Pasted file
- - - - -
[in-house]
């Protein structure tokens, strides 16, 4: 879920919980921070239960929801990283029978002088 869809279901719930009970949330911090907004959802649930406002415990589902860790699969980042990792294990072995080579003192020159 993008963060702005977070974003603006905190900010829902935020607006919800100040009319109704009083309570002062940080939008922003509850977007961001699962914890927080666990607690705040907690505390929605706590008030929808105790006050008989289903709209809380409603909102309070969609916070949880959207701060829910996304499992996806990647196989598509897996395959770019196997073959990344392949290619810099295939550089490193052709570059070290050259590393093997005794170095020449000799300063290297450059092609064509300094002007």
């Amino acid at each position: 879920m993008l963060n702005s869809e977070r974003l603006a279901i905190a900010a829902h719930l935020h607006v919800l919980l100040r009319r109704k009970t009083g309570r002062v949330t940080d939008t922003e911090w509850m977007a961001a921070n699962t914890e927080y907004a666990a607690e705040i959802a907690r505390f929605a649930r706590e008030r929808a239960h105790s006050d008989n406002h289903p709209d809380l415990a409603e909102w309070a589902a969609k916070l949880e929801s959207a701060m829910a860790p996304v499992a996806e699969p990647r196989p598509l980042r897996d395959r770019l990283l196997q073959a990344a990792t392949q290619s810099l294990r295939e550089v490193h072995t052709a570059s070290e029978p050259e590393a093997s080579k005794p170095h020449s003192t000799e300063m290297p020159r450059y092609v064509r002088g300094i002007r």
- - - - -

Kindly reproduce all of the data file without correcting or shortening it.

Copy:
[in-house]
């Protein structure tokens, strides 16, 4: 879920919980921070239960929801990283029978002088 869809279901719930009970949330911090907004959802649930406002415990589902860790699969980042990792294990072995080579003192020159 993008963060702005977070974003603006905190900010829902935020607006919800100040009319109704009083309570002062940080939008922003509850977007961001699962914890927080666990607690705040907690505390929605706590008030929808105790006050008989289903709209809380409603909102309070969609916070949880959207701060829910996304499992996806990647196989598509897996395959770019196997073959990344392949290619810099295939550089490193052709570059070290050259590393093997005794170095020449000799300063290297450059092609064509300094002007």
């Amino acid at each position: 879920m993008l963060n702005s869809e977070r974003l603006a279901i905190a900010a829902h719930l935020h607006v919800l919980l100040r009319r109704k009970t009083g309570r002062v949330t940080d939008t922003e911090w509850m977007a961001a921070n699962t914890e927080y907004a666990a607690e705040i959802a907690r505390f929605a649930r706590e008030r929808a239960h105790s006050d008989n406002h289903p709209d809380l415990a409603e909102w309070a589902a969609k916070l949880e929801s959207a701060m829910a860790p996304v499992a996806e699969p990647r196989p598509l980042r897996d395959r770019l990283l196997q073959a990344a990792t392949q290619s810099l294990r295939e550089v490193h072995t052709a570059s070290e029978p050259e590393a093997s080579k005794p170095h020449s003192t000799e300063m290297p020159r450059y092609v064509r002088g300094i002007r």